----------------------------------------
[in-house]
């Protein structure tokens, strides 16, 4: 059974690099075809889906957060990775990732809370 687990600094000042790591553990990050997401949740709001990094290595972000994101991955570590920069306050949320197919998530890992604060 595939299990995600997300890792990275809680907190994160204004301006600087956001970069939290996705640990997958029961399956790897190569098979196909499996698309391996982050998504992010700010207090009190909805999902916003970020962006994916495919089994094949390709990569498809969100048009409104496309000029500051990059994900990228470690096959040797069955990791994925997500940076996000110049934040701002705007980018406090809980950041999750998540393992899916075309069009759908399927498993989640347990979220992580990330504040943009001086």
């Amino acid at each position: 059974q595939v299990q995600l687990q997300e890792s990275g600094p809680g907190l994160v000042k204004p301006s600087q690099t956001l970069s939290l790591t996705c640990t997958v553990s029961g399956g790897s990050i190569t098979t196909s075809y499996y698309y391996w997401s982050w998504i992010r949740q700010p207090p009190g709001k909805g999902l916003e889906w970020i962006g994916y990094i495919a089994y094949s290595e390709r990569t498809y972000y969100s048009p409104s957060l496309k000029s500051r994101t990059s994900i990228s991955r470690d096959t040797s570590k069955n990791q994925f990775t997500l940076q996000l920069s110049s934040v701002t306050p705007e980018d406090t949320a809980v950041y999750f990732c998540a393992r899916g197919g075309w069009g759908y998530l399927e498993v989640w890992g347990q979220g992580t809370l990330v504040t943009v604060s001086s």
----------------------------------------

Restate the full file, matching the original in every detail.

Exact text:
[in-house]
């Protein structure tokens, strides 16, 4: 059974690099075809889906957060990775990732809370 687990600094000042790591553990990050997401949740709001990094290595972000994101991955570590920069306050949320197919998530890992604060 595939299990995600997300890792990275809680907190994160204004301006600087956001970069939290996705640990997958029961399956790897190569098979196909499996698309391996982050998504992010700010207090009190909805999902916003970020962006994916495919089994094949390709990569498809969100048009409104496309000029500051990059994900990228470690096959040797069955990791994925997500940076996000110049934040701002705007980018406090809980950041999750998540393992899916075309069009759908399927498993989640347990979220992580990330504040943009001086």
């Amino acid at each position: 059974q595939v299990q995600l687990q997300e890792s990275g600094p809680g907190l994160v000042k204004p301006s600087q690099t956001l970069s939290l790591t996705c640990t997958v553990s029961g399956g790897s990050i190569t098979t196909s075809y499996y698309y391996w997401s982050w998504i992010r949740q700010p207090p009190g709001k909805g999902l916003e889906w970020i962006g994916y990094i495919a089994y094949s290595e390709r990569t498809y972000y969100s048009p409104s957060l496309k000029s500051r994101t990059s994900i990228s991955r470690d096959t040797s570590k069955n990791q994925f990775t997500l940076q996000l920069s110049s934040v701002t306050p705007e980018d406090t949320a809980v950041y999750f990732c998540a393992r899916g197919g075309w069009g759908y998530l399927e498993v989640w890992g347990q979220g992580t809370l990330v504040t943009v604060s001086s």